Oct 13

Kirstin Lobato’s Evidentiary Hearing — Fifth Day Report — Hearing Completed

The Fifth day of Kirstin Lobato’s evidentiary hearing for two ineffective assistance of counsel claims in her habeas corpus petition began at 10:45 p.m. on Friday, Oct. 13, 2017 in the Clark County Courthouse in Las Vegas.

Melisa Sopher, Jane Pucher, Adnan Sultan and Vanessa Potkin (L to R) The Innocents Project of New York’s legal team during Kirstin Lobato’s evidentiary hearing in Las Vegas from Oct. 9 to Oct. 13, 2017. The picture was taken in the courtroom after the evidentiary hearing concluded. (Ms. Sopher is a paralegal, while the other three are lawyers with Ms. Potkin the lead lawyer.) (Photo by Hans Sherrer)

Melisa Sopher, Jane Pucher, Adnan Sultan and Vanessa Potkin (L to R) The Innocents Project of New York’s legal team during Kirstin Lobato’s evidentiary hearing in Las Vegas from Oct. 9 to Oct. 13, 2017. The picture was taken in the courtroom after the evidentiary hearing concluded. (Ms. Sopher is a paralegal, while the other three are lawyers with Ms. Potkin the lead lawyer.) (Photo by Hans Sherrer)

Ms. Lobato was convicted in 2006 of voluntary manslaughter and other charges related to Duran Bailey’s homicide in Las Vegas on July 8, 2001. She is incarcerated serving her sentence of 13 to 35 years in prison.*

She filed her habeas petition in May 2010, in the Clark County District Court.

The hearing was ordered by the Nevada Supreme Court. It is determine if Ms. Lobato’s trial lawyers provided ineffective assistance of counsel for failing to investigate and present forensic entomology and forensic pathology evidence discovered after her trial that establishes Bailey died after 8 p.m. on July 8. During her trial the prosecution conceded that credible alibi witnesses establish she was at her home in Panaca — 165 miles north of Las Vegas — the entire afternoon and evening of July 8. Her petition asserts the jury would not have found her guilty if it had known the evidence Mr. Bailey died at a time the State has acknowledged she was 165 miles from Las Vegas.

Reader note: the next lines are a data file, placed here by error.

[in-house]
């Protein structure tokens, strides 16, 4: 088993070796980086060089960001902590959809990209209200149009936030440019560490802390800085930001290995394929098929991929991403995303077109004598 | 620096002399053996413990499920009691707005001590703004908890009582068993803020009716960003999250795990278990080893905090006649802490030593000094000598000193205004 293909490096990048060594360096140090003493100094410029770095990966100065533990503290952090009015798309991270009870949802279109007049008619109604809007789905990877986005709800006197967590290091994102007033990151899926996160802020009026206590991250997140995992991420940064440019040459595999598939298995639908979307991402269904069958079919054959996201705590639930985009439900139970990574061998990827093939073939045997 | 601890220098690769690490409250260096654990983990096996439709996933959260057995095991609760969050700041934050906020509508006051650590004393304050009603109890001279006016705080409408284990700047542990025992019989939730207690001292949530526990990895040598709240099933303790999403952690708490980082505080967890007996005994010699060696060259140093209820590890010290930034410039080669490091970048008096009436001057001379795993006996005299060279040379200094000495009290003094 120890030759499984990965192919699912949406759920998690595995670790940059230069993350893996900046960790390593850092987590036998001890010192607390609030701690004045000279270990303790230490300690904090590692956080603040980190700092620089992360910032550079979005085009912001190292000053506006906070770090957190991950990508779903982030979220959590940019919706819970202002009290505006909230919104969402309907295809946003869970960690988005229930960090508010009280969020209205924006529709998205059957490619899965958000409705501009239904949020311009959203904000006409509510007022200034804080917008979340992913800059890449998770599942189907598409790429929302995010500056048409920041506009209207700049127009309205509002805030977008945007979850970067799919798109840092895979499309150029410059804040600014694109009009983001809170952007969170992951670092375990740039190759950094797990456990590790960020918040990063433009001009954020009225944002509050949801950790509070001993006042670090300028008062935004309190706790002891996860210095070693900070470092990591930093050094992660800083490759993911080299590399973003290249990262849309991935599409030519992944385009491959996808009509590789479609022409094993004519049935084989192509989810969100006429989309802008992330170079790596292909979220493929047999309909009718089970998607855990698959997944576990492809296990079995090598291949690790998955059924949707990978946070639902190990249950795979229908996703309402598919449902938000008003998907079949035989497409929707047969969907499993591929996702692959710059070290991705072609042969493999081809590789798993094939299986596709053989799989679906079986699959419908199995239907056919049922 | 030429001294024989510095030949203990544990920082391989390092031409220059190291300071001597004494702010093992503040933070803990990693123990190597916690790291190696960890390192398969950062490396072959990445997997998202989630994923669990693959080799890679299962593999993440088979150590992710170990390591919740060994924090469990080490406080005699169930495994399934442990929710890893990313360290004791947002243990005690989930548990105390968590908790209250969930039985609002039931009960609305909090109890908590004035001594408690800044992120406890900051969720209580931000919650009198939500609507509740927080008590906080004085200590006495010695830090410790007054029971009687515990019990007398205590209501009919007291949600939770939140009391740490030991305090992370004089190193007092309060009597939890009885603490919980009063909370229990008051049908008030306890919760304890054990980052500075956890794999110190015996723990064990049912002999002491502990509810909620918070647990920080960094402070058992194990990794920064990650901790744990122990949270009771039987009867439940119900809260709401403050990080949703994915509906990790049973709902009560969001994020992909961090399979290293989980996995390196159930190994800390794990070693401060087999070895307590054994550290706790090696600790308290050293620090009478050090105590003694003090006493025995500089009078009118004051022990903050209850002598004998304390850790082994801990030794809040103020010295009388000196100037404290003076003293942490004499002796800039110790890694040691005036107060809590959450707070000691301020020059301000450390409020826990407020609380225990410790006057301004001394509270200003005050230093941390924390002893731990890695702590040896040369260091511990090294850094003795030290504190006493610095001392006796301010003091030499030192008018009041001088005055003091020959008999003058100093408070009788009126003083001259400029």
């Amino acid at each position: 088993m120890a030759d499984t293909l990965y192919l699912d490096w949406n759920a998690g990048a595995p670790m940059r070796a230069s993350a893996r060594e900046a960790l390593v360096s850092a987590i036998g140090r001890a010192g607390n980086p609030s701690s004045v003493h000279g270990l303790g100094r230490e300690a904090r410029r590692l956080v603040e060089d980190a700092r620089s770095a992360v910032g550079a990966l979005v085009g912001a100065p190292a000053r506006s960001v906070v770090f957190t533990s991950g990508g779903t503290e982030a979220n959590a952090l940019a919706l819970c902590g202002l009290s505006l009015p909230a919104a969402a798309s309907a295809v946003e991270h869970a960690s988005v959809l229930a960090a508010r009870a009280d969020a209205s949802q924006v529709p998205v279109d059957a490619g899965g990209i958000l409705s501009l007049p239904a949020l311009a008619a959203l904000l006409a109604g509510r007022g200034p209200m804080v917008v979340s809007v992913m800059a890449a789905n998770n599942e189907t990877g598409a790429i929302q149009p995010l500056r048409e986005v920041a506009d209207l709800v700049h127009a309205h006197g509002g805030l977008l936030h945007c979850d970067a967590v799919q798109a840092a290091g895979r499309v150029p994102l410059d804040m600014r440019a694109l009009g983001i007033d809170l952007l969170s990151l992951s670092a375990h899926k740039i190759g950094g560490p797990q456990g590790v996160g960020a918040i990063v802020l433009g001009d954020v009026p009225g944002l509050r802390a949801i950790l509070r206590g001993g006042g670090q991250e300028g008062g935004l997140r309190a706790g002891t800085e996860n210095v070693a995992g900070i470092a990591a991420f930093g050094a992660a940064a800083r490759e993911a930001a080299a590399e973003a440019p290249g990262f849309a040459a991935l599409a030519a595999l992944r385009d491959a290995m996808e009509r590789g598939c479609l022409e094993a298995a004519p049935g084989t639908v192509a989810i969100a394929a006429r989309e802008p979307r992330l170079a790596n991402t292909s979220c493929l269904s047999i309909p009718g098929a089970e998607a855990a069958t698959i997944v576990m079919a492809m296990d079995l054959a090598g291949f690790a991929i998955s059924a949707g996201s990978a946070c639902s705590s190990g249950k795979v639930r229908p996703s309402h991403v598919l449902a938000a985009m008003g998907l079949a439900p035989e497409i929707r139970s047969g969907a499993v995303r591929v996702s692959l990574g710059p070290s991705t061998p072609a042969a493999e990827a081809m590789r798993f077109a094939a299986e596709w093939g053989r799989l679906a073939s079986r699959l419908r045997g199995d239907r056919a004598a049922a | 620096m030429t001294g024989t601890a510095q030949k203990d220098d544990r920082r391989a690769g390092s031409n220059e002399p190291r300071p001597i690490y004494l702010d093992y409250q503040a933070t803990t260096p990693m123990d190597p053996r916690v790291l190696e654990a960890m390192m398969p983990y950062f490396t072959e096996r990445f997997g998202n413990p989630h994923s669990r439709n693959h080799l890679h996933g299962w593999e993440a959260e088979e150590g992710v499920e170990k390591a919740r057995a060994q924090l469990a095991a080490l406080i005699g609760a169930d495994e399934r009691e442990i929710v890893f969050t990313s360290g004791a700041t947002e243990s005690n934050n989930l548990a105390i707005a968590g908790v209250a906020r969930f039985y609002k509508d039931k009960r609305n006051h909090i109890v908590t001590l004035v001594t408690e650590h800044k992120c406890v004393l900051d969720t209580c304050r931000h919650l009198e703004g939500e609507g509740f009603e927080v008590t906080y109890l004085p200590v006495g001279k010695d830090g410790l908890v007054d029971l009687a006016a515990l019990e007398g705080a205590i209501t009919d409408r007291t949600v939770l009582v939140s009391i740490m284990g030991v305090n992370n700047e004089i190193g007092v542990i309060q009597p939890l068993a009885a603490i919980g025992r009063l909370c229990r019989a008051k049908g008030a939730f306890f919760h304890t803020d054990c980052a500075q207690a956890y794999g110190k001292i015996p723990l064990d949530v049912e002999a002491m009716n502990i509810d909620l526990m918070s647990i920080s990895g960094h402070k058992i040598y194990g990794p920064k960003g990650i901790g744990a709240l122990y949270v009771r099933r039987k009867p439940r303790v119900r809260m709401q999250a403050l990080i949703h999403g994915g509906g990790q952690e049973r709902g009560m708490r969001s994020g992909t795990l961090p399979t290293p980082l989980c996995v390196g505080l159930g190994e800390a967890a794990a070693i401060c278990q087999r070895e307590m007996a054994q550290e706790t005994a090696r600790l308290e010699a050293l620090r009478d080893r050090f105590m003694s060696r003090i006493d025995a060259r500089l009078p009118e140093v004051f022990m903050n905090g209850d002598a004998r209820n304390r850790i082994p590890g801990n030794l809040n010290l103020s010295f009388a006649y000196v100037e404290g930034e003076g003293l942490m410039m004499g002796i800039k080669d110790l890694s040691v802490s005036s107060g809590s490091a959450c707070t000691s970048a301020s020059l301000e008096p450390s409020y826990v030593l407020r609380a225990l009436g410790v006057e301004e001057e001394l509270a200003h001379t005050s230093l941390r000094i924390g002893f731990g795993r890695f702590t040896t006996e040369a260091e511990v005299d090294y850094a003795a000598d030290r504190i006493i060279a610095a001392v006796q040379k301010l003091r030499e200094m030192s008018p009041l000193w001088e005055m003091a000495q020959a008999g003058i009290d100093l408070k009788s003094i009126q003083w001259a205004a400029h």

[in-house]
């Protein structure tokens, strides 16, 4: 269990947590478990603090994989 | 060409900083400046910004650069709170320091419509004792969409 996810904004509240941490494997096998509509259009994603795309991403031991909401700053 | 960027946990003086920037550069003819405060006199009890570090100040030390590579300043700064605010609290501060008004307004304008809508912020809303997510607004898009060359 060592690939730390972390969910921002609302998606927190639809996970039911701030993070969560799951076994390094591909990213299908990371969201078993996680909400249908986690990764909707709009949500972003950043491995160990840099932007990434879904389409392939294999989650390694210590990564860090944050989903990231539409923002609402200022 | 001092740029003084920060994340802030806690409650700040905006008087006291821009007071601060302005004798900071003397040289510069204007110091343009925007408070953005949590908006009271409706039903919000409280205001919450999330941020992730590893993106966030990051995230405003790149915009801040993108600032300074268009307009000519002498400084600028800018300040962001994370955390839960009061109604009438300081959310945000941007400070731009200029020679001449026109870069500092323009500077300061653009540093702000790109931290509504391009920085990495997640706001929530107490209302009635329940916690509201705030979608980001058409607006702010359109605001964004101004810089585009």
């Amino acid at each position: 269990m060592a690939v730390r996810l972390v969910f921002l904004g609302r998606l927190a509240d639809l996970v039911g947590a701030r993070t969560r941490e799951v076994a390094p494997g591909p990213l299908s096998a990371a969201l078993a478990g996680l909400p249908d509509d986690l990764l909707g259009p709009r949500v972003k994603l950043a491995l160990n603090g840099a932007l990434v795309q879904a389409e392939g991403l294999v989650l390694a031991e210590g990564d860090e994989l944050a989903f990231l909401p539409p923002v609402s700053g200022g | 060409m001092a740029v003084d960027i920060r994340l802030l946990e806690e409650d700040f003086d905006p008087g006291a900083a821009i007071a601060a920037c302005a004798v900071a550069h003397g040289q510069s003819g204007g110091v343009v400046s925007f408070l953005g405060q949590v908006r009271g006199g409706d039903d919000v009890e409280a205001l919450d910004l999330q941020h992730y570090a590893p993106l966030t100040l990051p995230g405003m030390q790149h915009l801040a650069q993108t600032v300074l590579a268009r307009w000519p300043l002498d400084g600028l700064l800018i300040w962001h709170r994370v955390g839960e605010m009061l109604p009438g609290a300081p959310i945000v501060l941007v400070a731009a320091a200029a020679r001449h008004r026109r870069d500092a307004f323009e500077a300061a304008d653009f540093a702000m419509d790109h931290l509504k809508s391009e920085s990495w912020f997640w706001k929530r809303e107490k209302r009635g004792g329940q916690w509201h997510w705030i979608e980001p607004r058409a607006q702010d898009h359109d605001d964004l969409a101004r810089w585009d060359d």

On Thursday morning Ms. Lobato concluded her presentation of evidence, and on Thursday afternoon the State presented rebuttal evidence by a forensic pathologist to counter her new forensic pathology evidence of Mr. Bailey’s time of death.

The State presented one rebuttal witness on Friday, Dr. Jeffrey Wells, a forensic entomologist who is a professor at Florida International University in Miami. Dr. Wells is a past president of the North American Forensic Entomology Association.

Dr. Wells was presented by the State to rebut Ms. Lobato’s new expert forensic entomology evidence that Mr. Bailey died after sunset on July 8, 2001, based on the opinion of her experts that if he had died during daylight he would have had fly eggs on one or more locations of his body.

Dr. Wells was admitted as a forensic entomology expert by Judge Stefany Miley, and he was questioned by ADA Sandra DiGiacomo.

A summary of Dr. Wells’ key direct testimony follows: